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Everest Reborn

Mount Everest (Sagarmatha)

One of the world's most spectacular wonders, the magnificence of " Mount Everest " reigns unparalleled as the tallest mountain on earth.
Legendary for its triumphs and tragedies, this perilous beauty is awe inspiring, in and of itself.

Original by design and traditionally handcrafted, " Everest Reborn " reveals the impressions of visual movement and glacial light through rich colour patterns, with spirals of ice and snow covered pathways, which serve to fascinate the eye and the imagination.

Metal seams are in pale bronze and grey finish, with (silver) zinc frame  Panel includes a sturdy, decorative chain for hanging.

Size: 25" (W) X 25-1/4 " (L) 


" Everest Reborn " © Copyright Jeannette Spencer/Glass Crayons 2014

 

THE STORY BEHIND ' EVEREST REBORN ' 

' Everest Reborn ' arrived quite literally as an ' accident waiting to happen '.  In January 2014, I answered a call for artists to enter an upcoming art exhibit called ' Earthly ' at our local gallery.   Unsure if I could meet the deadline for submissions in early February, I thought it was at the very least, worth a try. With no idea what my subject matter would be, ' Mount Everest ' came to mind from somewhere out of the blue. I must admit, I knew little about this mountain except to wonder what in the world could be more earthly than Everest.

Totally inspired to create such a piece, I had a strong sense that it was indeed, a perfect choice. As with most of my subjects, Everest would now become my focus and new learning experience. I was enthralled by the historical events that have taken place over past decades, and the death defying attitudes of those who challenge Everest to the fullest. I was content just knowing my ultimate challenge would be attempting to create a shining portrayal of the ' tallest mountain on earth '.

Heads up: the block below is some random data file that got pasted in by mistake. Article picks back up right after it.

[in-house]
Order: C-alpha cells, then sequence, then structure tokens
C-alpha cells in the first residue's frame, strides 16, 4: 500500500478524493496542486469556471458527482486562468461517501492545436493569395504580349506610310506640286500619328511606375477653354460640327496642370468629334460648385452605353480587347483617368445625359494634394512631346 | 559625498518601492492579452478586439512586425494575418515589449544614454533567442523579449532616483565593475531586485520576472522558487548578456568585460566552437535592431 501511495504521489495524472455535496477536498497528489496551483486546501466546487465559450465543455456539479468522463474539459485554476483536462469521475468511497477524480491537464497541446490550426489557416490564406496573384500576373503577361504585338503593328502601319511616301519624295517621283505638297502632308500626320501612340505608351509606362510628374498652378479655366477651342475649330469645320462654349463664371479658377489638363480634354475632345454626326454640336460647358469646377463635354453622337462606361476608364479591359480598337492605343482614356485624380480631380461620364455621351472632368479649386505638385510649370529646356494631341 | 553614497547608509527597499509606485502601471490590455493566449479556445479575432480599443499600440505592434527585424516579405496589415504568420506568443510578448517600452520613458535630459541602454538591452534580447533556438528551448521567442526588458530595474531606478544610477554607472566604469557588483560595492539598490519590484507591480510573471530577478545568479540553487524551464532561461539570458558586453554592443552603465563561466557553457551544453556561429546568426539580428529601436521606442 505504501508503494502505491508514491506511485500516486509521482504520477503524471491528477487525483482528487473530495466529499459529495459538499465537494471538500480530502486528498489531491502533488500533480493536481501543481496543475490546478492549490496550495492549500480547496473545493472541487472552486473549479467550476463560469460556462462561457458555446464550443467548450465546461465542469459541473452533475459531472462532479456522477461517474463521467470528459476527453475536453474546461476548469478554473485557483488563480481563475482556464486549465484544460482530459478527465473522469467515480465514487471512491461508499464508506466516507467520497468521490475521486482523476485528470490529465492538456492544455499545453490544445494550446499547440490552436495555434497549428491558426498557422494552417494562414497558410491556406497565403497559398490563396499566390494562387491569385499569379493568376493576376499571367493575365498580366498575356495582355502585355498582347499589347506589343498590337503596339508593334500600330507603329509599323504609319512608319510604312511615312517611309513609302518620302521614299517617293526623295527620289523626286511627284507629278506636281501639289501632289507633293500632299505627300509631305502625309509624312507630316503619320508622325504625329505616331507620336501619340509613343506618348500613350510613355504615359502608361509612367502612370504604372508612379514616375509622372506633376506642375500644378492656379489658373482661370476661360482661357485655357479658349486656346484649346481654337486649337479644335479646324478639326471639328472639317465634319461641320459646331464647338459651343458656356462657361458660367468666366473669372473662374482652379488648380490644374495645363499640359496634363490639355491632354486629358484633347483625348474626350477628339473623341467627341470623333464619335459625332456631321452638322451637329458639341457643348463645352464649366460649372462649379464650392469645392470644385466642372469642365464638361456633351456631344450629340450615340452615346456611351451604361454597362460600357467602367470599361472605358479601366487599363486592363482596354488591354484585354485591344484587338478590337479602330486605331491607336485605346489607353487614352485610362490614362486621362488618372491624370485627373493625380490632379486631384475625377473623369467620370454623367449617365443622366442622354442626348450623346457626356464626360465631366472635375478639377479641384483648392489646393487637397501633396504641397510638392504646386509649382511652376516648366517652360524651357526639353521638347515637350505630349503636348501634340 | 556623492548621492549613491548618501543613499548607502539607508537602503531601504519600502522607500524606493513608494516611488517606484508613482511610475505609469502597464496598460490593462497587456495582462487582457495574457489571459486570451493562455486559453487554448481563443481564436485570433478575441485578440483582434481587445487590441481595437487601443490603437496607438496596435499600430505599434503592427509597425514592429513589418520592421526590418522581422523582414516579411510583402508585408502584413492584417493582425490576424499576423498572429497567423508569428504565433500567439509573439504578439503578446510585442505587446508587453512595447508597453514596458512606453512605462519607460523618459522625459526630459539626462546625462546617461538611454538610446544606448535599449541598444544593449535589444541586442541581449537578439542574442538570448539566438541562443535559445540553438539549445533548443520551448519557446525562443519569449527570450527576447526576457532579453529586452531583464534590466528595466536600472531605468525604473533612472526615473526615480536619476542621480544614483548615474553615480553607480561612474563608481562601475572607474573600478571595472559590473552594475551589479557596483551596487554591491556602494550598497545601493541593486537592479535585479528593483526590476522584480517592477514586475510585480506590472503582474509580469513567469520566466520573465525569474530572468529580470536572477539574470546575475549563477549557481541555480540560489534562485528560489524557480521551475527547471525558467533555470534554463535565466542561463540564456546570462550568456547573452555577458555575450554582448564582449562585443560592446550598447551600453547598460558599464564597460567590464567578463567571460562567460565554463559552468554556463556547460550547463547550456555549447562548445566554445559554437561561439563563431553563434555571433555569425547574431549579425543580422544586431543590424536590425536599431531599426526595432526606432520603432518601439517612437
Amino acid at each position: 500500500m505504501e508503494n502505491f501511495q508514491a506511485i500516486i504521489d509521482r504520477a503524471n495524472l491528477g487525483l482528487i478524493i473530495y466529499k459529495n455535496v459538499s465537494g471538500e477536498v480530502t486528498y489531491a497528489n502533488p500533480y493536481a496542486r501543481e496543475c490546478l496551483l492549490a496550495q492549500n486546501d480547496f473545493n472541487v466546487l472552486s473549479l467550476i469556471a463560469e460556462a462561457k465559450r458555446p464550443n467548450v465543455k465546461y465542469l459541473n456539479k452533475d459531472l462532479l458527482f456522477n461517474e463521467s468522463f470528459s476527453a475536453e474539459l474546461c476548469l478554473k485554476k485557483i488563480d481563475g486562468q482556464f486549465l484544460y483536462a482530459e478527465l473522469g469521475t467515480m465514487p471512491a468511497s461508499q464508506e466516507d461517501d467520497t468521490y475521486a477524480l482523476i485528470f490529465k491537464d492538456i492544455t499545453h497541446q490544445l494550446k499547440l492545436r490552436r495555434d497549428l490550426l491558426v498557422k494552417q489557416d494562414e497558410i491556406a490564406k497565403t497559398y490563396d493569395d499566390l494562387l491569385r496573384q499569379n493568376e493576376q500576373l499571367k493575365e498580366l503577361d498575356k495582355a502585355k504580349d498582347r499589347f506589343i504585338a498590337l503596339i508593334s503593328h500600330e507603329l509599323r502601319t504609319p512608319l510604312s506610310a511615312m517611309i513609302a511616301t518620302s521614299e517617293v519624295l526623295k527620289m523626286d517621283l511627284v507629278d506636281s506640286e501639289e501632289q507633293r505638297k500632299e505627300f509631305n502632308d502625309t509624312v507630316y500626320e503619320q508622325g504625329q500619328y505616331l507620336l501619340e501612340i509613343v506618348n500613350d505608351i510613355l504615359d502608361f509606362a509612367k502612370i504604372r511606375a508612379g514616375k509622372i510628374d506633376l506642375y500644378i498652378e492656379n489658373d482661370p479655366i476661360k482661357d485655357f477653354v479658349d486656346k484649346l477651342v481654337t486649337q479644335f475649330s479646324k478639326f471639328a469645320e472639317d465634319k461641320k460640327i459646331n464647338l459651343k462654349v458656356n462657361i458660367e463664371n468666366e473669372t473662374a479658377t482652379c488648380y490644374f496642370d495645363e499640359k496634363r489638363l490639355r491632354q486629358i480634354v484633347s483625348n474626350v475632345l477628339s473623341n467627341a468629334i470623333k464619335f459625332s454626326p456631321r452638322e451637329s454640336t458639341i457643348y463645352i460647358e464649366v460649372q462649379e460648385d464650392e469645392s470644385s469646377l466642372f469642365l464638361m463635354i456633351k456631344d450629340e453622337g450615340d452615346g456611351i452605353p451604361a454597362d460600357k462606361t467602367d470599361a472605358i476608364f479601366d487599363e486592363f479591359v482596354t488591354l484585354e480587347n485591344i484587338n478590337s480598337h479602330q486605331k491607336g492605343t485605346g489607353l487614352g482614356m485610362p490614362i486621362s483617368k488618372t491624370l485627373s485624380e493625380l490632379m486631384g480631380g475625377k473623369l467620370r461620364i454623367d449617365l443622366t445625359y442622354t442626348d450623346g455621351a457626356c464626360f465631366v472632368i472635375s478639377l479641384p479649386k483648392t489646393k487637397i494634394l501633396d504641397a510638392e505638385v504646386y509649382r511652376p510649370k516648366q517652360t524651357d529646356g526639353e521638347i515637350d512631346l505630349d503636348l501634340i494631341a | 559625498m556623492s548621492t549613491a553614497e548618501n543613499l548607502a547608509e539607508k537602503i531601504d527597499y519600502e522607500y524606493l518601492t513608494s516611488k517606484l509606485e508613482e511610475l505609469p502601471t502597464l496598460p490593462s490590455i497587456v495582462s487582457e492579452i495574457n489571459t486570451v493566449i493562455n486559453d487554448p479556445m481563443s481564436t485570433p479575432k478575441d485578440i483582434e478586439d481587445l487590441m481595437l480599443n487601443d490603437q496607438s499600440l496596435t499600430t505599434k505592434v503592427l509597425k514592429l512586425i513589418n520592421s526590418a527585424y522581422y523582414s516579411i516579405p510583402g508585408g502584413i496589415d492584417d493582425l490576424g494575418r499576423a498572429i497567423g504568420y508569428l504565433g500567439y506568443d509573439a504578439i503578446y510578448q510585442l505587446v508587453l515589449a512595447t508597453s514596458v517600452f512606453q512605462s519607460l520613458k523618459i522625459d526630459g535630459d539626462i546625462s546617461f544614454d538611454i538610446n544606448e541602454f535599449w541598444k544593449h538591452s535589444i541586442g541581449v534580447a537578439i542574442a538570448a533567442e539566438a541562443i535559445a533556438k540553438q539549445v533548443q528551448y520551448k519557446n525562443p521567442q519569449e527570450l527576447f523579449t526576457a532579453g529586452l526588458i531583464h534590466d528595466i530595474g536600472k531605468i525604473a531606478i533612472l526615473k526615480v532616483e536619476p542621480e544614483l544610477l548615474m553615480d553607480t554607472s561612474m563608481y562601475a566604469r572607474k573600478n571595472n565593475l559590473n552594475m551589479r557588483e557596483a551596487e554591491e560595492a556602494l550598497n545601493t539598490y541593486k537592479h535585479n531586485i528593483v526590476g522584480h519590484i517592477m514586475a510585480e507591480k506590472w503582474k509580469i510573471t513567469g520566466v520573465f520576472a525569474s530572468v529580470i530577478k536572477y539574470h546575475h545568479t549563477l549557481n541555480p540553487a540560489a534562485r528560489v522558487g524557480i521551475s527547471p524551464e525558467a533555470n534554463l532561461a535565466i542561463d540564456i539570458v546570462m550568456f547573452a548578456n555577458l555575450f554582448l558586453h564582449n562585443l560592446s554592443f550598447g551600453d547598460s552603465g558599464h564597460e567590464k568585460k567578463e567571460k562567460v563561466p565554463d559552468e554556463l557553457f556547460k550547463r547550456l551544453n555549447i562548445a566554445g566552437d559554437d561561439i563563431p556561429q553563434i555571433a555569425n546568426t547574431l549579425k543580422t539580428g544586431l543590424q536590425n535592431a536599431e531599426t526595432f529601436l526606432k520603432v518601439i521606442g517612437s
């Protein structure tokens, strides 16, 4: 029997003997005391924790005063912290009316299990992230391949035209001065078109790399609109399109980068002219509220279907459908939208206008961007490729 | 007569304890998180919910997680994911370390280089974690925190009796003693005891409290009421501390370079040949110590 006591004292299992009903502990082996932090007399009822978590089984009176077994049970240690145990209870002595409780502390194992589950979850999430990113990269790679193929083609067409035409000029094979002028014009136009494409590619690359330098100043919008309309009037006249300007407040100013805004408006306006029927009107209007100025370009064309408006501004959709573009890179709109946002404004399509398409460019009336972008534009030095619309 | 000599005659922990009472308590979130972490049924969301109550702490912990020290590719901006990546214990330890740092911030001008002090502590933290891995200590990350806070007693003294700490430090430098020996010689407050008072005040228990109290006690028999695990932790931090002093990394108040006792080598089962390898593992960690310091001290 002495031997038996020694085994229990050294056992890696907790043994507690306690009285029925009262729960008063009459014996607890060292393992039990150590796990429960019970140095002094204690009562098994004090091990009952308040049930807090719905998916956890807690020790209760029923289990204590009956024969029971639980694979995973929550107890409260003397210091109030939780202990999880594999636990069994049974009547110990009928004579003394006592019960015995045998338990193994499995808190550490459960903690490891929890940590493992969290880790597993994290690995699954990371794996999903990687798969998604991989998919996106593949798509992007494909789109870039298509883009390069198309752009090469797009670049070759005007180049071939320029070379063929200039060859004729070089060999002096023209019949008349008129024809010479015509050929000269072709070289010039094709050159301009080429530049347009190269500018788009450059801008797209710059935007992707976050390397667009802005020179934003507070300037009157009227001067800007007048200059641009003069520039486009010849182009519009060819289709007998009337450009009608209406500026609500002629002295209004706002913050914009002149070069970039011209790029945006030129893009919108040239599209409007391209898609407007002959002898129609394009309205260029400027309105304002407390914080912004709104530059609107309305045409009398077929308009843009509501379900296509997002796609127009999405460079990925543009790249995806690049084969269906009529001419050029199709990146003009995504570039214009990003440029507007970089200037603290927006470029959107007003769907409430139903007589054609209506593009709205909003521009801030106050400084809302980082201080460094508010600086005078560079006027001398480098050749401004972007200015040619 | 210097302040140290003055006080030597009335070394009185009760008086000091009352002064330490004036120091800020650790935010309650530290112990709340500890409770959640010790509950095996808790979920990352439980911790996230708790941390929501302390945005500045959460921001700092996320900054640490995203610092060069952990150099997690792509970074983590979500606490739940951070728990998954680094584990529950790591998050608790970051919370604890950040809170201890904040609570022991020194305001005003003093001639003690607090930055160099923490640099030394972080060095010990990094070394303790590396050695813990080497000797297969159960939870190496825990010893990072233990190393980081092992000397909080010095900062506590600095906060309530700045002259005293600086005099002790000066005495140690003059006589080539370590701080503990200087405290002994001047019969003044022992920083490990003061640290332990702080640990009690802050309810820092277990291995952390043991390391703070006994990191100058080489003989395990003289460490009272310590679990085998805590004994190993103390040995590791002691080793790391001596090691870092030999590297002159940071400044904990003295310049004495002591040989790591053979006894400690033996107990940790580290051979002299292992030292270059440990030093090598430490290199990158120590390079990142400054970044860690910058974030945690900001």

Against all odds, my project was completed in time for the submission deadline. It was titled ' Elements Of Everest '. 
Shortly thereafter, I received word that ' Elements Of Everest ' had not been selected for the Earthly exhibit. 
Somewhat disappointed, I believed it was simply not destined to be there. 

 

The ' Fall Of Everest '

It was early morning on April 18, 2014, when I first heard the headline news about the devastating tragedy that occurred at Mount Everest.  Only two hours earlier, a deadly avalanche on the mountain at the ' Khumbu Icefall ' claimed the lives of six Nepalese Sherpa Guides with many more injured, and others still missing. With profound shock and sadness, I could only begin to imagine what was taking place at that moment in time, as I continued searching for extensive, online news coverage. 

Feeling strongly compelled to reflect on my own creation of Mount Everest, I placed the large glass panel against the window where the brilliance of the morning sun shone through. I would pray for those whose lives were lost and for those whose lives were forever changed, as this tragedy was still unfolding. As I intently gazed from across the room, the ' unimaginable ' was about to happen. Defying all logic and reason, I watched as my Everest began to slide forward off its secure resting place, making a toppling descent, as it crashed to the floor. 

This ' shock and awe 'moment left me virtually unable to move, as broken pieces of Everest were scattered everywhere. 
Stunned beyond words, there was simply no explanation for the fall. At this point, I wanted to do nothing more than walk away from spending any more time on Everest. I wanted to move forward onto something else and not look back.

Try as I might, I could not walk away from the strong and simultaneous connection between the avalanche and the fall of my own piece. The coincidence was too much for me to ignore and even though it will always remain my own personal and unexplained mystery, I'm a believer that all things happen for a reason. I began to recognize that I had a choice to rebuild the aftermath, whereas the avalanche victims did not. As a result, my decision to reconstruct the Everest project became my priority and personal tribute to those sixteen Sherpa Guides who lost their lives, and to their loved ones who have suffered such overwhelming loss. 

On May 6, 2014 the project was completed and blessed with a new title 'Everest Reborn '.